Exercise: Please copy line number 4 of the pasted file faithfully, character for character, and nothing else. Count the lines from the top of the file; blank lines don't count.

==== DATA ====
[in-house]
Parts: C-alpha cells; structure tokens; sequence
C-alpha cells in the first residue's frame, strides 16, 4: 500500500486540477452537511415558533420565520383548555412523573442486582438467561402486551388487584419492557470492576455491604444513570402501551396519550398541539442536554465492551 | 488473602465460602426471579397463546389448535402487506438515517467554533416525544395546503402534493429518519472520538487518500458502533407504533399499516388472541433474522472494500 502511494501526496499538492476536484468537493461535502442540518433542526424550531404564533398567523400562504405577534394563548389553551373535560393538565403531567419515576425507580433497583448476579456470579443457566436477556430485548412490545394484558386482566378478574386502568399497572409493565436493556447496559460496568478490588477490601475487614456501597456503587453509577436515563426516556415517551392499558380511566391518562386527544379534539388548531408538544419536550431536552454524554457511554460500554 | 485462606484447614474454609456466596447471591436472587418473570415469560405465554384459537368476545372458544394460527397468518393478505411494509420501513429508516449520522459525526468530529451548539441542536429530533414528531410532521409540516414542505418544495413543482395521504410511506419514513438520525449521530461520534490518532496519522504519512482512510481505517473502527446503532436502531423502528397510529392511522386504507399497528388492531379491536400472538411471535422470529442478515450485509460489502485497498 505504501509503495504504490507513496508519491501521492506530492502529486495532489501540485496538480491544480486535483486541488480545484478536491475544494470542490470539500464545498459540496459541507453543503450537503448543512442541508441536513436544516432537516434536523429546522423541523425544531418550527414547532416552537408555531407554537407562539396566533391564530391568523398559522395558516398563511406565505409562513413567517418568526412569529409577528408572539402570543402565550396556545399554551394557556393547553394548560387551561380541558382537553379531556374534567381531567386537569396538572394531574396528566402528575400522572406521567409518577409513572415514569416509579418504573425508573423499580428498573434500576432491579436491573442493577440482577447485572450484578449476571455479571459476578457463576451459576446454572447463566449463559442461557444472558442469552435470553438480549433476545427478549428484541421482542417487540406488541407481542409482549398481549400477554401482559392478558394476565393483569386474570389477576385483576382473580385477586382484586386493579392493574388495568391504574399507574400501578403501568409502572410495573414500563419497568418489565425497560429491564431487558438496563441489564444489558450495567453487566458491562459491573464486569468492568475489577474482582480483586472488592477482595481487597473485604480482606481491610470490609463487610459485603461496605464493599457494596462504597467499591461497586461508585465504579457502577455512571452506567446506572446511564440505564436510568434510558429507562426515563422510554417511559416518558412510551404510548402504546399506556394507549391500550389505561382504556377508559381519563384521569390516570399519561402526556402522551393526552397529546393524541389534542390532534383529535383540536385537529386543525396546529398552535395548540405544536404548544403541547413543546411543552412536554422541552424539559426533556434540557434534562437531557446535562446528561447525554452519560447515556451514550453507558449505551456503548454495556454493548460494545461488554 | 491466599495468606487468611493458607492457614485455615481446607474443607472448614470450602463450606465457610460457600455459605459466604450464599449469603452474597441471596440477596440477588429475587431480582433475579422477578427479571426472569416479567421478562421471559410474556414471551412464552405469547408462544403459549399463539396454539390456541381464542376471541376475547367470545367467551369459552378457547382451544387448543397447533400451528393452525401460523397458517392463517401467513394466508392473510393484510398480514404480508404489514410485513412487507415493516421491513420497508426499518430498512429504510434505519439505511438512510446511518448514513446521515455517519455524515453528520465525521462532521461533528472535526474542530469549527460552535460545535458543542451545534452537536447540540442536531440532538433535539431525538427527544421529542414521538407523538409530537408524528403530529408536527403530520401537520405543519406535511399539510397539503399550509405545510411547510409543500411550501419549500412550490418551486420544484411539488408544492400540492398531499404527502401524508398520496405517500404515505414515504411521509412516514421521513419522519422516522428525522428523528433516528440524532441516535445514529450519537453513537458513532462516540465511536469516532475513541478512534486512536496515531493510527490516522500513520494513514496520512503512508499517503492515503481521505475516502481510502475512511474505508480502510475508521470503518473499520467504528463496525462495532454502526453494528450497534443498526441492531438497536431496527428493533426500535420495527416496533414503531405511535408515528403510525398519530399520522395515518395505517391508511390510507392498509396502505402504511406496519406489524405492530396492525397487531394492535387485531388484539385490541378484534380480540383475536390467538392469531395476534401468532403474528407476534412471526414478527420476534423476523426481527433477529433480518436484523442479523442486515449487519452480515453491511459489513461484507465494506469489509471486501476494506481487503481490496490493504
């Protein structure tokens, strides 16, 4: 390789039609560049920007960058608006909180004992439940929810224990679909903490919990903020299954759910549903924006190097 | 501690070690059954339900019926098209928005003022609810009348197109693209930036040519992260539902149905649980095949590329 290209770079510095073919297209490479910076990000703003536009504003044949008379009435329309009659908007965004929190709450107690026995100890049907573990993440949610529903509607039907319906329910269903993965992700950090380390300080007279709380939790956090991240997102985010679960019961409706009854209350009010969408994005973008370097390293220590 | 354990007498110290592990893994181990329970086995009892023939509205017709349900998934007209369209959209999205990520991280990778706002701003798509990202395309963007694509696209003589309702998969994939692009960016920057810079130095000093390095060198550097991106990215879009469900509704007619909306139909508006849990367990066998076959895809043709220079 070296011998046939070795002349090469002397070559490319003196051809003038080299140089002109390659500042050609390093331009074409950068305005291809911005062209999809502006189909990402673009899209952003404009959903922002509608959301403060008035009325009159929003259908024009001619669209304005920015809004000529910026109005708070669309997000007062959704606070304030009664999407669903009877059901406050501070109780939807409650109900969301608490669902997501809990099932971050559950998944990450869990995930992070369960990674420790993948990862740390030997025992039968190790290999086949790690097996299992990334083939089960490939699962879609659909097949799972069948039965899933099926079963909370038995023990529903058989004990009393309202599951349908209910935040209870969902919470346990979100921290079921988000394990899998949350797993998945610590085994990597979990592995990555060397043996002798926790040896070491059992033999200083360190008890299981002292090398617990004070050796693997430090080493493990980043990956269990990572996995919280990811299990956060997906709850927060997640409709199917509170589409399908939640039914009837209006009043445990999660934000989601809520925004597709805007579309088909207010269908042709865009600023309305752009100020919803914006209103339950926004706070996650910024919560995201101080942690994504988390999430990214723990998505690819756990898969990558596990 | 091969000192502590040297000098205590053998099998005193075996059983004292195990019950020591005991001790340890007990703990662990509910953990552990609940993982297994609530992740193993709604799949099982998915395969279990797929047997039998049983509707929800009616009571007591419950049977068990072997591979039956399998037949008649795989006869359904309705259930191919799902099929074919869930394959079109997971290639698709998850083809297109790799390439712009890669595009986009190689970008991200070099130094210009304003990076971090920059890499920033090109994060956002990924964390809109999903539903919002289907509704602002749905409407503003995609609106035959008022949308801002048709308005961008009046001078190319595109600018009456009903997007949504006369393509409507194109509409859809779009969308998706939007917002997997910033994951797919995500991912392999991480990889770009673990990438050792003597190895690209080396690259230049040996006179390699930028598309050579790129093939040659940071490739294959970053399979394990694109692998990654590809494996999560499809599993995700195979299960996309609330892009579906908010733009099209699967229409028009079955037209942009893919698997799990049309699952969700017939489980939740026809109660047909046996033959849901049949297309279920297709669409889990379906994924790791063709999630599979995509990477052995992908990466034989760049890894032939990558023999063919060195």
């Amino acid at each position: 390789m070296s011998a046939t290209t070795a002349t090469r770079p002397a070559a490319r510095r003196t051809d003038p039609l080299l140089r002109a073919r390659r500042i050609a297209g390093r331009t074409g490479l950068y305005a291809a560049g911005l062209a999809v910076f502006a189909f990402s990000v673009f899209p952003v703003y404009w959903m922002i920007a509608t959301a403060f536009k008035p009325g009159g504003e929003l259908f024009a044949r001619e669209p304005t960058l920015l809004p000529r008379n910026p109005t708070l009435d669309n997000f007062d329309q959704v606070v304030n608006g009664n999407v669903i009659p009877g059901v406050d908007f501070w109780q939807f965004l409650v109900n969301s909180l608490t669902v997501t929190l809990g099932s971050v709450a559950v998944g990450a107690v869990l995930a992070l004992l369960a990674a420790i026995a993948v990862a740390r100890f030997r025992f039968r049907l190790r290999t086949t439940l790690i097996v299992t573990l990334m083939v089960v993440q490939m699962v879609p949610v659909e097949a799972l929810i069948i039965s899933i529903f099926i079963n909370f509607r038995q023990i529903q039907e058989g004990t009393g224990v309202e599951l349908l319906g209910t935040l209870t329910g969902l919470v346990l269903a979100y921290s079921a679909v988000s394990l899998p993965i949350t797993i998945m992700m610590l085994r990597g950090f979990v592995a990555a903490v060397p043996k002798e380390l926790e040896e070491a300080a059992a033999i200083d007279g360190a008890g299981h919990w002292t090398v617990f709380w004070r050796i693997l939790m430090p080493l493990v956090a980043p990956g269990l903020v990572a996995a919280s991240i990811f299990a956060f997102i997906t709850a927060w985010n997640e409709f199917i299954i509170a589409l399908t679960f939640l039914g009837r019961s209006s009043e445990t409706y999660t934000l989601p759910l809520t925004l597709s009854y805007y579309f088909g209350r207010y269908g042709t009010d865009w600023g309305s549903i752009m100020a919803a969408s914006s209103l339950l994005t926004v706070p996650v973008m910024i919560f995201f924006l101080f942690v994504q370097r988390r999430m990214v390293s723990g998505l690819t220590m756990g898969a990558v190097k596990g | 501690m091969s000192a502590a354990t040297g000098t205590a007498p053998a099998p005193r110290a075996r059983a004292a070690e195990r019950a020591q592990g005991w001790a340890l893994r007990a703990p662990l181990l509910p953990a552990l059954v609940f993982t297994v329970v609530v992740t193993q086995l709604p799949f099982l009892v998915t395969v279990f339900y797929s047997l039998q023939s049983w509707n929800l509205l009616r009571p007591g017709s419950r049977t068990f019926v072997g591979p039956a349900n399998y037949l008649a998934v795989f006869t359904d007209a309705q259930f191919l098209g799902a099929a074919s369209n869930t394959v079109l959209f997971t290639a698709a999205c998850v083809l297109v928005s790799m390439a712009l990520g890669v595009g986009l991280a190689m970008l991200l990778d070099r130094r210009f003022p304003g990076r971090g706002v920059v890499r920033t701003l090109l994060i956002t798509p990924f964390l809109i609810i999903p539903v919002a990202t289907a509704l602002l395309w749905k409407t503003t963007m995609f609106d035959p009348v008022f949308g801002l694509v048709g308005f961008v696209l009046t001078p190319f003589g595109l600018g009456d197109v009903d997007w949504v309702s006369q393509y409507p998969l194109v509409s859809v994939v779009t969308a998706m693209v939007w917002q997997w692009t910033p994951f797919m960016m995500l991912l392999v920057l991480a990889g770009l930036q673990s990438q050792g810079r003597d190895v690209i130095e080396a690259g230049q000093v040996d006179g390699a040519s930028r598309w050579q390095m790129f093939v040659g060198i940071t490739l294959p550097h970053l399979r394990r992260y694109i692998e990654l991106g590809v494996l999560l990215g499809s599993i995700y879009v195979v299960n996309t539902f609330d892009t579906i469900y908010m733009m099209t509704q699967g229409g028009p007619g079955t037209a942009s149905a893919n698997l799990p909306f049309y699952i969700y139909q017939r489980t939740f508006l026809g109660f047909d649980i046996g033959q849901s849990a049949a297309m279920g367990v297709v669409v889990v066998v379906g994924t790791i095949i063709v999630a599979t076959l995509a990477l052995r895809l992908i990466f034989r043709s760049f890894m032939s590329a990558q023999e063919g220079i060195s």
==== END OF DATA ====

């Protein structure tokens, strides 16, 4: 390789039609560049920007960058608006909180004992439940929810224990679909903490919990903020299954759910549903924006190097 | 501690070690059954339900019926098209928005003022609810009348197109693209930036040519992260539902149905649980095949590329 290209770079510095073919297209490479910076990000703003536009504003044949008379009435329309009659908007965004929190709450107690026995100890049907573990993440949610529903509607039907319906329910269903993965992700950090380390300080007279709380939790956090991240997102985010679960019961409706009854209350009010969408994005973008370097390293220590 | 354990007498110290592990893994181990329970086995009892023939509205017709349900998934007209369209959209999205990520991280990778706002701003798509990202395309963007694509696209003589309702998969994939692009960016920057810079130095000093390095060198550097991106990215879009469900509704007619909306139909508006849990367990066998076959895809043709220079 070296011998046939070795002349090469002397070559490319003196051809003038080299140089002109390659500042050609390093331009074409950068305005291809911005062209999809502006189909990402673009899209952003404009959903922002509608959301403060008035009325009159929003259908024009001619669209304005920015809004000529910026109005708070669309997000007062959704606070304030009664999407669903009877059901406050501070109780939807409650109900969301608490669902997501809990099932971050559950998944990450869990995930992070369960990674420790993948990862740390030997025992039968190790290999086949790690097996299992990334083939089960490939699962879609659909097949799972069948039965899933099926079963909370038995023990529903058989004990009393309202599951349908209910935040209870969902919470346990979100921290079921988000394990899998949350797993998945610590085994990597979990592995990555060397043996002798926790040896070491059992033999200083360190008890299981002292090398617990004070050796693997430090080493493990980043990956269990990572996995919280990811299990956060997906709850927060997640409709199917509170589409399908939640039914009837209006009043445990999660934000989601809520925004597709805007579309088909207010269908042709865009600023309305752009100020919803914006209103339950926004706070996650910024919560995201101080942690994504988390999430990214723990998505690819756990898969990558596990 | 091969000192502590040297000098205590053998099998005193075996059983004292195990019950020591005991001790340890007990703990662990509910953990552990609940993982297994609530992740193993709604799949099982998915395969279990797929047997039998049983509707929800009616009571007591419950049977068990072997591979039956399998037949008649795989006869359904309705259930191919799902099929074919869930394959079109997971290639698709998850083809297109790799390439712009890669595009986009190689970008991200070099130094210009304003990076971090920059890499920033090109994060956002990924964390809109999903539903919002289907509704602002749905409407503003995609609106035959008022949308801002048709308005961008009046001078190319595109600018009456009903997007949504006369393509409507194109509409859809779009969308998706939007917002997997910033994951797919995500991912392999991480990889770009673990990438050792003597190895690209080396690259230049040996006179390699930028598309050579790129093939040659940071490739294959970053399979394990694109692998990654590809494996999560499809599993995700195979299960996309609330892009579906908010733009099209699967229409028009079955037209942009893919698997799990049309699952969700017939489980939740026809109660047909046996033959849901049949297309279920297709669409889990379906994924790791063709999630599979995509990477052995992908990466034989760049890894032939990558023999063919060195």